It’s not uncommon for someone to spend time in jail before they are actually convicted of a crime.

After someone is arrested, they can be held in custody until their arraignment. The judge will make a determination on the defendant’s bail during the arraignment, and if the defendant cannot afford bail or if bail is denied, they will remain in custody until their trial and sentencing.

This pretrial detention period counts as “time served.”

If the defendant is eventually convicted, the time they’ve already spent in jail will be credited towards their sentence.

What does ‘time served’ mean?

“Time served” refers to the period a defendant has already spent in jail or prison while awaiting trial or sentencing. This time is typically credited towards the total sentence imposed, reducing the remaining time the defendant must serve post-conviction.

In the California Criminal Code, “time served” is addressed under California Penal Code § 2900.5. This section says that any days of incarceration prior to sentencing should be credited towards the sentence, including time spent in jail, juvenile detention or similar facilities.

Frequently asked questions about ‘time served’

What does it mean if a prosecutor offers me a ‘time served’ deal?

If a prosecutor offers you a “time served” deal, it means they are proposing a plea agreement where the time you have already spent custody will be considered sufficient punishment for the crime you are charged with. This often involves the following:

  1. Pleading guilty – You would need to plead guilty to the charges against you as part of the deal.
  2. Immediate release – Since you have already served time equivalent to or more than the sentence agreed upon, you would typically be released immediately or very soon after the agreement is accepted by the court.
  3. Probation – While you would not be required to serve any additional jail time, “time served” deals can sometimes include accepting probation.

A prosecutor just offered me a ‘time served’ deal. Should I take it?

Let’s say you were arrested and you are being held in a county jail. The prosecutor offers you “time served,” which means that you can leave jail today in exchange for a guilty plea.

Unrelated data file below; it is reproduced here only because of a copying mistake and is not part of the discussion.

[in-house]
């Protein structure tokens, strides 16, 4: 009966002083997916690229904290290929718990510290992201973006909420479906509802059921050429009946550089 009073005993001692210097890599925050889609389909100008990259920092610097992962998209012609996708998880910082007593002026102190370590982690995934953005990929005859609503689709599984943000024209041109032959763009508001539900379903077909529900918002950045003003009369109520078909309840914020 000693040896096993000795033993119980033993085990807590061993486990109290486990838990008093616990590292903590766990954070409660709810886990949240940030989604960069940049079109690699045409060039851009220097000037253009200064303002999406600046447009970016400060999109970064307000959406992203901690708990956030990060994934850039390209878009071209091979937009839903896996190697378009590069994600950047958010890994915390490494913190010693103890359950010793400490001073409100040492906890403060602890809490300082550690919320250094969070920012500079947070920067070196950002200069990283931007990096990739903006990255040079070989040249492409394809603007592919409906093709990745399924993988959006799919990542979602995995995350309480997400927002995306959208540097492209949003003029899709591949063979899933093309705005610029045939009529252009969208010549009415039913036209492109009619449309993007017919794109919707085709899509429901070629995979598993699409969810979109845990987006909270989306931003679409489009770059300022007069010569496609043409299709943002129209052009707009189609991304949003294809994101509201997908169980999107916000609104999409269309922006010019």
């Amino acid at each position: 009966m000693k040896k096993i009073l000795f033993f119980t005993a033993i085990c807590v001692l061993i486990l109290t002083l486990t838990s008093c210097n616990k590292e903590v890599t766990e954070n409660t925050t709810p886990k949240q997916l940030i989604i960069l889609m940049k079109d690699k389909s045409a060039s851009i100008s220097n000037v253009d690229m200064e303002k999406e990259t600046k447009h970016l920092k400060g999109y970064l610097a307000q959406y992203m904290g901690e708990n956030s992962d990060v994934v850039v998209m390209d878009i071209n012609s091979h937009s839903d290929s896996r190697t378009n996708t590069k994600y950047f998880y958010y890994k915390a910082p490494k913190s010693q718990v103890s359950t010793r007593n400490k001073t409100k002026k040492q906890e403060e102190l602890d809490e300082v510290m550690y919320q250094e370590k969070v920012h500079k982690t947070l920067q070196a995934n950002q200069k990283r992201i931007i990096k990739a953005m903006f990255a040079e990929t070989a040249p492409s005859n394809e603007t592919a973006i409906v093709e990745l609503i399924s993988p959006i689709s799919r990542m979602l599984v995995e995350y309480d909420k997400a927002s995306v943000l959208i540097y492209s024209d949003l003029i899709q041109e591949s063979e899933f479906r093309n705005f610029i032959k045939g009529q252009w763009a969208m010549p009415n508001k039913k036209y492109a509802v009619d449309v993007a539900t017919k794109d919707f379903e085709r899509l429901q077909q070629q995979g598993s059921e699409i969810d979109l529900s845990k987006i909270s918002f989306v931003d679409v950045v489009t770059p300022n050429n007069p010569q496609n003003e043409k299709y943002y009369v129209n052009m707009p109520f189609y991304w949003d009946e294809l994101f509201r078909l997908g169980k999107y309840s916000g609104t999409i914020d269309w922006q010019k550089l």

Is it worth it?

The answer is that it depends. While taking “time served” will get you out of jail today, it typically does entail entering a guilty plea and accepting probation. This means that:

  1. The offense will be in your criminal record, which can affect your prospects for employment, housing and more.
  2. You’ll be required to complete the conditions of probation, which can include regular reporting, counseling, substance abuse classes, restitution and fines, depending on the specifics of the case.

If you are willing to accept the downsides for immediate release, taking the deal might be a good idea. Otherwise, it might be a better idea to fight your charges.

The case against me is strong. Should I just stay in jail instead of bailing out?

In another example, let’s say you were arrested and there is a mountain of evidence against you.

Rather than prolong the inevitable, is it a better idea to stay in jail while your case makes its way through the system? 

The answer is that it depends on your personal situation.

Many people stay in jail simply due to their financial situation. If posting bail would cause financial hardship for you or your family, the practical decision is to stay in confinement. As well, because it allows them to put the situation behind them months sooner than if they bailed out, some people do stay in jail to get credit for time served.

However, bailing out of custody has two main benefits, even if the case against you is strong:

  1. Personal and family benefits – If you have children, family or other people that you care for, this will allow you to continue caring for them.
  2. Preparing your defense – It’s easier to meet with your attorney and prepare your defense outside of jail.

Every case is different, and your attorney can help you weigh the pros and cons of each.

With more than 40 years of experience and a track record of more than 4,000 successful defenses, attorney Robert M. Helfend is your best choice for preserving your freedom in Los Angeles.

Recognized as a top criminal defense attorney, Mr. Helfend combines deep legal knowledge with a proactive, detail-oriented approach to ensure the best possible outcome for your case. Don’t face criminal charges alone — call the Helfend Law Group now and secure the expert defense you deserve – 800-834-6434.

Published June 27, 2024.